A twins study finds evidences that good food will beneficially increase your heart rate variability (HRV). While this might seem counterintuitive, hearts that beat at a more consistent rate are less healthy.
DALLAS, June 15, 2010 – A study of twins shows that even with genes that put them at higher risk of cardiovascular disease, eating a Mediterranean-style diet can improve heart function, according to research reported in Circulation: Cardiovascular Quality and Outcomes, an American Heart Association journal.
Using data from the Emory Twins Heart Study, researchers found that men eating a Mediterranean-style diet had greater heart rate variability (HRV) than those eating a Western-type diet. Heart rate variability refers to variation in the time interval between heart beats during everyday life – reduced HRV is a risk factor for coronary artery disease and sudden death.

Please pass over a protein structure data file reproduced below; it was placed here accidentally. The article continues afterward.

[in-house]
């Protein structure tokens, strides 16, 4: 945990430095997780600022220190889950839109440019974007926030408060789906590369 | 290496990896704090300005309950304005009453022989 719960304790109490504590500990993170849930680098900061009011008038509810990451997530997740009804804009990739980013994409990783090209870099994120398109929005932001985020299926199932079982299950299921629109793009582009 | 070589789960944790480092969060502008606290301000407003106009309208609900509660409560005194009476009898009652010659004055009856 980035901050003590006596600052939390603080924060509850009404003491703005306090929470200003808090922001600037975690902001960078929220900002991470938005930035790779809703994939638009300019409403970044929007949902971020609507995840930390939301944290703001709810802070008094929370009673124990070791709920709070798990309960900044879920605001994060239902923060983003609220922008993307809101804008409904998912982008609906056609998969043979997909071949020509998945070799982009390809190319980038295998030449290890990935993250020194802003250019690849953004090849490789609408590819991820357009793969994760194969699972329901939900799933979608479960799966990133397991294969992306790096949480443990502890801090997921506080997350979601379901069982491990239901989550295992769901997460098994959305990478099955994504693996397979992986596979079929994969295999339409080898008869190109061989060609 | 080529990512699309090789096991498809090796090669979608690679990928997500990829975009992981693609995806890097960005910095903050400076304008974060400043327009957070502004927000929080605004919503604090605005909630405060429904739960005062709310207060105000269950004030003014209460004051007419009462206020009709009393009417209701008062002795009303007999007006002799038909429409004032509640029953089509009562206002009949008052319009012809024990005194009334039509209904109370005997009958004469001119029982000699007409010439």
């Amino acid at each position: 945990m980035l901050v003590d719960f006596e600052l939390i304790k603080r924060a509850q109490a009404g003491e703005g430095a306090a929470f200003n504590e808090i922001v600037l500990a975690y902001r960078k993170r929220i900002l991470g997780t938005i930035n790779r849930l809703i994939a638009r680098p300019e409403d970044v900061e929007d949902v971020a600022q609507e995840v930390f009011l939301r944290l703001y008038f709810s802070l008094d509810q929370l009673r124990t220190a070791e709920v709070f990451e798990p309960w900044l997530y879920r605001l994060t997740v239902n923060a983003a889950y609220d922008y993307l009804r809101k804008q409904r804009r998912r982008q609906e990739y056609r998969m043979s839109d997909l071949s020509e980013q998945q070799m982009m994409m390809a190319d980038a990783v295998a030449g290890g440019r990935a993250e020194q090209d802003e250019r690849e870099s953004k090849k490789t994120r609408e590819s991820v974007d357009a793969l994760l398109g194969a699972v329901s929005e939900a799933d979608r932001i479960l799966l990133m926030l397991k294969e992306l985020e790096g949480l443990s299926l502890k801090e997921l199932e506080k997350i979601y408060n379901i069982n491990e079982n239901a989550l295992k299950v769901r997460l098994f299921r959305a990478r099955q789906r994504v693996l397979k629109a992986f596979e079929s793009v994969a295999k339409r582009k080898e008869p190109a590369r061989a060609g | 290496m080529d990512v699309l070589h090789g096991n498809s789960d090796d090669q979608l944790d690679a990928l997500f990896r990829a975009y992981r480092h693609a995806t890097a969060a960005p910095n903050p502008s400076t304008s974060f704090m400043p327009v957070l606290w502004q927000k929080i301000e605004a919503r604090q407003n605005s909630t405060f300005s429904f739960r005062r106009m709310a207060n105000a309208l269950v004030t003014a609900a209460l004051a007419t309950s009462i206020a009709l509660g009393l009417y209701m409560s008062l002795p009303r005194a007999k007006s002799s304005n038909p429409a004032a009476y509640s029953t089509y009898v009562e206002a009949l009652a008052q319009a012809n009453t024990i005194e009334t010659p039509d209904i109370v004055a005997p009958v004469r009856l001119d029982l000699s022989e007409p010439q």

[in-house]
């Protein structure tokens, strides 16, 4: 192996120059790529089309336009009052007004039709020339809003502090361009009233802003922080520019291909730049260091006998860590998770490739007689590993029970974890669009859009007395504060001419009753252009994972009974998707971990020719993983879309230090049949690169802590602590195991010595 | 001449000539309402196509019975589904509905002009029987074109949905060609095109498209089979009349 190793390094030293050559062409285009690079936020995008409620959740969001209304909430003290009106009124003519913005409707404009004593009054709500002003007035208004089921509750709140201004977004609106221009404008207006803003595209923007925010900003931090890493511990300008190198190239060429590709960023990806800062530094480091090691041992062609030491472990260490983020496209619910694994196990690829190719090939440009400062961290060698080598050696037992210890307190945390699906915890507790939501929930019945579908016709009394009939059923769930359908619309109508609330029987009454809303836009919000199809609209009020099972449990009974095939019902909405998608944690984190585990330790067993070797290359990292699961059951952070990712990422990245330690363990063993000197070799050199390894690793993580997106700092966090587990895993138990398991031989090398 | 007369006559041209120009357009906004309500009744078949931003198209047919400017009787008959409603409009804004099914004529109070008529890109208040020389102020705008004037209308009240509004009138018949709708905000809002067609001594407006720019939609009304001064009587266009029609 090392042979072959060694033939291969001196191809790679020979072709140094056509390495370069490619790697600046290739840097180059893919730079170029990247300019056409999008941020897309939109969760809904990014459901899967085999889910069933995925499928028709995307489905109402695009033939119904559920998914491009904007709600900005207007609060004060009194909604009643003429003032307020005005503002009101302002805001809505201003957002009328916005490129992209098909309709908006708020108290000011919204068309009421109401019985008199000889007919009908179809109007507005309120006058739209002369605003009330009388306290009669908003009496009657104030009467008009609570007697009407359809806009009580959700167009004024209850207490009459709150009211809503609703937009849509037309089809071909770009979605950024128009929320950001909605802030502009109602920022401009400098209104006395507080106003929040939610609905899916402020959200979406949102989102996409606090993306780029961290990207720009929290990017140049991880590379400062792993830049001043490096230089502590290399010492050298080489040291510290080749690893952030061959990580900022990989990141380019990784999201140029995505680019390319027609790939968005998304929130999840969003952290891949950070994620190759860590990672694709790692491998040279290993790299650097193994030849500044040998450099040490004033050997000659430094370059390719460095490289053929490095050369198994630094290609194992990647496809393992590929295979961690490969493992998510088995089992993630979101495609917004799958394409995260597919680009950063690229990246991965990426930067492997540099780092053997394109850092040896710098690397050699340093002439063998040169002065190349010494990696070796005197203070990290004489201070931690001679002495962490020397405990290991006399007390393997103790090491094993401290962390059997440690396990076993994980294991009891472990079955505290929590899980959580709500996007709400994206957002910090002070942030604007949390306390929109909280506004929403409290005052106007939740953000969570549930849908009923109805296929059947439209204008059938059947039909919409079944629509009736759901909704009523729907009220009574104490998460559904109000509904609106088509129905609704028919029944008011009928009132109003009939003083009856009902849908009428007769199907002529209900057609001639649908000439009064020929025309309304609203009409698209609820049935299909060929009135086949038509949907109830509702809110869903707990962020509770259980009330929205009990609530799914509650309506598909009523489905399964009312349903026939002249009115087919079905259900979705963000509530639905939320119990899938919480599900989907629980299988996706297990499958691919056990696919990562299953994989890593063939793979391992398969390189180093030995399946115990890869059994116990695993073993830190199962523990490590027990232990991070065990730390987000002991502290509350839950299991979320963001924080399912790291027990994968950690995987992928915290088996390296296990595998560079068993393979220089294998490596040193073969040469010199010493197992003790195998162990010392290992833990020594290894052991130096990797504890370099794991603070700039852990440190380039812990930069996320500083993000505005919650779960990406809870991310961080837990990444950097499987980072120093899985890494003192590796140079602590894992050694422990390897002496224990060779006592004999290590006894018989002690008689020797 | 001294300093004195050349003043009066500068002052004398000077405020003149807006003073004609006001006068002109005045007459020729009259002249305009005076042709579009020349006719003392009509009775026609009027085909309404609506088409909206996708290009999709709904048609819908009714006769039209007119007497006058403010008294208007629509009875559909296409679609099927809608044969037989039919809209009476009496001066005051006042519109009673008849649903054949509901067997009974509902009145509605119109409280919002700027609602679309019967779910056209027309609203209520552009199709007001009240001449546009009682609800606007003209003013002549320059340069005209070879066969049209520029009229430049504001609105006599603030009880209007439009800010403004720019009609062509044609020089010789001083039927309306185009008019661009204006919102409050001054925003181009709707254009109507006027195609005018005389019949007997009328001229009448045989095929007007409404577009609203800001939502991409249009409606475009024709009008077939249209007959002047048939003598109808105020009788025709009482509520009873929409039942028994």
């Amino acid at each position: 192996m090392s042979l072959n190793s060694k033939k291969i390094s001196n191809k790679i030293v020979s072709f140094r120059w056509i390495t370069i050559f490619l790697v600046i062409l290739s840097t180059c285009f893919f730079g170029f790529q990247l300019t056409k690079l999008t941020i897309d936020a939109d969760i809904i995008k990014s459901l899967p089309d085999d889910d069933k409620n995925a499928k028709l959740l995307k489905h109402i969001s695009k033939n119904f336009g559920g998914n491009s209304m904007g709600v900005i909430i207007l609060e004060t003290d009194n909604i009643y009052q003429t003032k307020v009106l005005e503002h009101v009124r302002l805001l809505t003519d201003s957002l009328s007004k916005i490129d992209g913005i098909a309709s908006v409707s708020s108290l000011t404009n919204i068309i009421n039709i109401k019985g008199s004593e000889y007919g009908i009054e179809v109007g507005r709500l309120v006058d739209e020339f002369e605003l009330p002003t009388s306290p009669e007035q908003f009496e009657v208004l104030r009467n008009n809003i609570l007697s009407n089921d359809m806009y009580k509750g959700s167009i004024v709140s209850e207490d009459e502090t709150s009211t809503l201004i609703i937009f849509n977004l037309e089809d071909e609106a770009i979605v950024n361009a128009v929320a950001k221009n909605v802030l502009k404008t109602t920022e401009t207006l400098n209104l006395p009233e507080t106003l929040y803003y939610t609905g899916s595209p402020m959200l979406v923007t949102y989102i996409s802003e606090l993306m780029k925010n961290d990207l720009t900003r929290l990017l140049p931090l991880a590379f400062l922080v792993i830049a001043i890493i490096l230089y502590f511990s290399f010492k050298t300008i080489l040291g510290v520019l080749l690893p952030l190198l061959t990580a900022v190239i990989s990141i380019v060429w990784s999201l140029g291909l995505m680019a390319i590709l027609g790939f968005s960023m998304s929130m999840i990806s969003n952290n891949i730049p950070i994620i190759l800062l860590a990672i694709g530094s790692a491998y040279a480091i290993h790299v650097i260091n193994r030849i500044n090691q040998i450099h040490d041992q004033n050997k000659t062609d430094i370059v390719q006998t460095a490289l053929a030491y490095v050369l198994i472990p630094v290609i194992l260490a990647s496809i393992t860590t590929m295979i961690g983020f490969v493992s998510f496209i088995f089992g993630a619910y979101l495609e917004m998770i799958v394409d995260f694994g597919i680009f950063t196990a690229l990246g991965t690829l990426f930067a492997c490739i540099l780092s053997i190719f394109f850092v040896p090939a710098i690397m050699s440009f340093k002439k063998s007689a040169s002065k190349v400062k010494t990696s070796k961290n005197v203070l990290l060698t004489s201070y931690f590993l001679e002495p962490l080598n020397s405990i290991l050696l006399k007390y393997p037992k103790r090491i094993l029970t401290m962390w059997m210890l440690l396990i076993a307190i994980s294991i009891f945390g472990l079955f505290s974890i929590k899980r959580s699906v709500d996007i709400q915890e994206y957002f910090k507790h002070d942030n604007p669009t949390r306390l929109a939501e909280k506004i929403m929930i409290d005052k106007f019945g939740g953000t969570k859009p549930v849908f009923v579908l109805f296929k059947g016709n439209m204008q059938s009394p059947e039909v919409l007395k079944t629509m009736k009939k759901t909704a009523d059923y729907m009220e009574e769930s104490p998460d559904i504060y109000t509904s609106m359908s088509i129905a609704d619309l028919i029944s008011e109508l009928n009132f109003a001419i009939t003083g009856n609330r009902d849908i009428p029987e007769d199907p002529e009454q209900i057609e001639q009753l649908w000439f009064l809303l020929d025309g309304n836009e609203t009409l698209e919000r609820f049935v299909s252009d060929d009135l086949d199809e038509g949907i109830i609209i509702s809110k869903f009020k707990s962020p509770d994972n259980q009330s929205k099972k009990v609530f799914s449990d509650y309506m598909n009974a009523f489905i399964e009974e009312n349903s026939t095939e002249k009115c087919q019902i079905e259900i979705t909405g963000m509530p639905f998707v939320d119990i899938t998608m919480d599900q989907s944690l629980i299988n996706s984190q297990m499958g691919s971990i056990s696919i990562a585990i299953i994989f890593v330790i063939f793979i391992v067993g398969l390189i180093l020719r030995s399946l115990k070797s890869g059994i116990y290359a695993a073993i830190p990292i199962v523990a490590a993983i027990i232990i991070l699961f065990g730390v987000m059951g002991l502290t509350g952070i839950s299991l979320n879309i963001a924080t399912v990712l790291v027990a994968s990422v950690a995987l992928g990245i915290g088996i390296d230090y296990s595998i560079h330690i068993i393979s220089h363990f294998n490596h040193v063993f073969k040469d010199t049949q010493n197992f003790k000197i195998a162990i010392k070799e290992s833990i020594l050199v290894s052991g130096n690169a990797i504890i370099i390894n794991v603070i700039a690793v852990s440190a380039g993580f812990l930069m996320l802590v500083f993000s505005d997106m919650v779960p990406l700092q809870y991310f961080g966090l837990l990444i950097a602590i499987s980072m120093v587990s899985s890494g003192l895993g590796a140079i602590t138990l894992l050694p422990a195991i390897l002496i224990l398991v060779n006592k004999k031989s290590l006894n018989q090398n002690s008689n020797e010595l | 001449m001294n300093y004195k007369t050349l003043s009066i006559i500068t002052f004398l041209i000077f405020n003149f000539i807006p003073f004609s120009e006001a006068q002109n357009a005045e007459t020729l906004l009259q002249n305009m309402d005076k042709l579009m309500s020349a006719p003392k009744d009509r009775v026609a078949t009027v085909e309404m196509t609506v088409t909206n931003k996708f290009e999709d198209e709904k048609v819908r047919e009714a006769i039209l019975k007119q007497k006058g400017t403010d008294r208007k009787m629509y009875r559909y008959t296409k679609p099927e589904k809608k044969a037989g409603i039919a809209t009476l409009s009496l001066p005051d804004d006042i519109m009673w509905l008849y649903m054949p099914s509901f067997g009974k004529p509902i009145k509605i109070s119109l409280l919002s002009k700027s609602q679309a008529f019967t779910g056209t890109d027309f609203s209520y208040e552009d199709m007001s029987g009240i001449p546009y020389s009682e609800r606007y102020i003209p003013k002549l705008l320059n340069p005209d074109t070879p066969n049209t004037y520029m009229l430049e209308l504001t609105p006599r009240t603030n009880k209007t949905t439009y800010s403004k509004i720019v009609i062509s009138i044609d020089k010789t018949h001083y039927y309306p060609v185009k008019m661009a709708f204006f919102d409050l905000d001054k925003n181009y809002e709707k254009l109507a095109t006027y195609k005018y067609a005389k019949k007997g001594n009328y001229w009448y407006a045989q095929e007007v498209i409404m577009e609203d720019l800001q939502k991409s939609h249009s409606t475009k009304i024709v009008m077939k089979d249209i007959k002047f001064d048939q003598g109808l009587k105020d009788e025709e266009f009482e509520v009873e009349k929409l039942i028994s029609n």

Your autonomic nervous system will work better on the Med diet.
“This means that the autonomic system controlling someone’s heart rate works better in people who eat a diet similar to a Mediterranean diet,” said Jun Dai, M.D., Ph.D., study author and assistant professor of nutrition and epidemiology at Indiana University in Bloomington.
The Mediterranean-style diet has just about all the classic healthy foods.
Eating a Mediterranean-style diet — one characterized by low saturated fats and high in fish, fruits, vegetables, legumes, nuts, olive oil, cereals and moderate alcohol consumption — reduces a person’s heart disease risk.
How does your diet measure up versus the Mediterranean diet? Try to just substitute out a few less healthy foods for foods in the Med diet. Take small steps toward a better diet rather than try to change all your food habits overnight.
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